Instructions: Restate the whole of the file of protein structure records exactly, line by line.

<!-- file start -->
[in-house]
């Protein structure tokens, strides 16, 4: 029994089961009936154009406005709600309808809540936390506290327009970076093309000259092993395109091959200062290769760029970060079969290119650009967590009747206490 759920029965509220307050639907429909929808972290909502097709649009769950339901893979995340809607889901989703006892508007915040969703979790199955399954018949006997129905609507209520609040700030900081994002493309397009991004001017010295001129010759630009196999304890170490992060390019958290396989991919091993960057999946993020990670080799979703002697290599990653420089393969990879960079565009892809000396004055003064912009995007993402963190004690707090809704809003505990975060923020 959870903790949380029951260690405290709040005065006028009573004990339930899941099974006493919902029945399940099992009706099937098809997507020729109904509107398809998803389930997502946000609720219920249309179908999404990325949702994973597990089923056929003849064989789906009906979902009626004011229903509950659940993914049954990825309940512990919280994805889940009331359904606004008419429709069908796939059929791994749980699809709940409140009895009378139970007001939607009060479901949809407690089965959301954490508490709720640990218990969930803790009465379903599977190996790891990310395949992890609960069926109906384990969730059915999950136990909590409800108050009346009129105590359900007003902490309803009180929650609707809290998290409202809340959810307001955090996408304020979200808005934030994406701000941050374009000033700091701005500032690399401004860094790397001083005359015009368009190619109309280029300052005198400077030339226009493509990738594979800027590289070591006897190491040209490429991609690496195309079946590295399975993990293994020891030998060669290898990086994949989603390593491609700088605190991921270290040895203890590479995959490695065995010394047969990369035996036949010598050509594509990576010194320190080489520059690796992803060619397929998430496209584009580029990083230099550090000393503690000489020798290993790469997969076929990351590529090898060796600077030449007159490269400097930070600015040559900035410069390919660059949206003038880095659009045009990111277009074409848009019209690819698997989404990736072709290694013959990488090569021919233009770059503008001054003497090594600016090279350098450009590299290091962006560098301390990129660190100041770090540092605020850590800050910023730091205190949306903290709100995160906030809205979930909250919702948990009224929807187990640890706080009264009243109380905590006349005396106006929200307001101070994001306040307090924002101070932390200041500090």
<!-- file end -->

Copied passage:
[in-house]
């Protein structure tokens, strides 16, 4: 029994089961009936154009406005709600309808809540936390506290327009970076093309000259092993395109091959200062290769760029970060079969290119650009967590009747206490 759920029965509220307050639907429909929808972290909502097709649009769950339901893979995340809607889901989703006892508007915040969703979790199955399954018949006997129905609507209520609040700030900081994002493309397009991004001017010295001129010759630009196999304890170490992060390019958290396989991919091993960057999946993020990670080799979703002697290599990653420089393969990879960079565009892809000396004055003064912009995007993402963190004690707090809704809003505990975060923020 959870903790949380029951260690405290709040005065006028009573004990339930899941099974006493919902029945399940099992009706099937098809997507020729109904509107398809998803389930997502946000609720219920249309179908999404990325949702994973597990089923056929003849064989789906009906979902009626004011229903509950659940993914049954990825309940512990919280994805889940009331359904606004008419429709069908796939059929791994749980699809709940409140009895009378139970007001939607009060479901949809407690089965959301954490508490709720640990218990969930803790009465379903599977190996790891990310395949992890609960069926109906384990969730059915999950136990909590409800108050009346009129105590359900007003902490309803009180929650609707809290998290409202809340959810307001955090996408304020979200808005934030994406701000941050374009000033700091701005500032690399401004860094790397001083005359015009368009190619109309280029300052005198400077030339226009493509990738594979800027590289070591006897190491040209490429991609690496195309079946590295399975993990293994020891030998060669290898990086994949989603390593491609700088605190991921270290040895203890590479995959490695065995010394047969990369035996036949010598050509594509990576010194320190080489520059690796992803060619397929998430496209584009580029990083230099550090000393503690000489020798290993790469997969076929990351590529090898060796600077030449007159490269400097930070600015040559900035410069390919660059949206003038880095659009045009990111277009074409848009019209690819698997989404990736072709290694013959990488090569021919233009770059503008001054003497090594600016090279350098450009590299290091962006560098301390990129660190100041770090540092605020850590800050910023730091205190949306903290709100995160906030809205979930909250919702948990009224929807187990640890706080009264009243109380905590006349005396106006929200307001101070994001306040307090924002101070932390200041500090």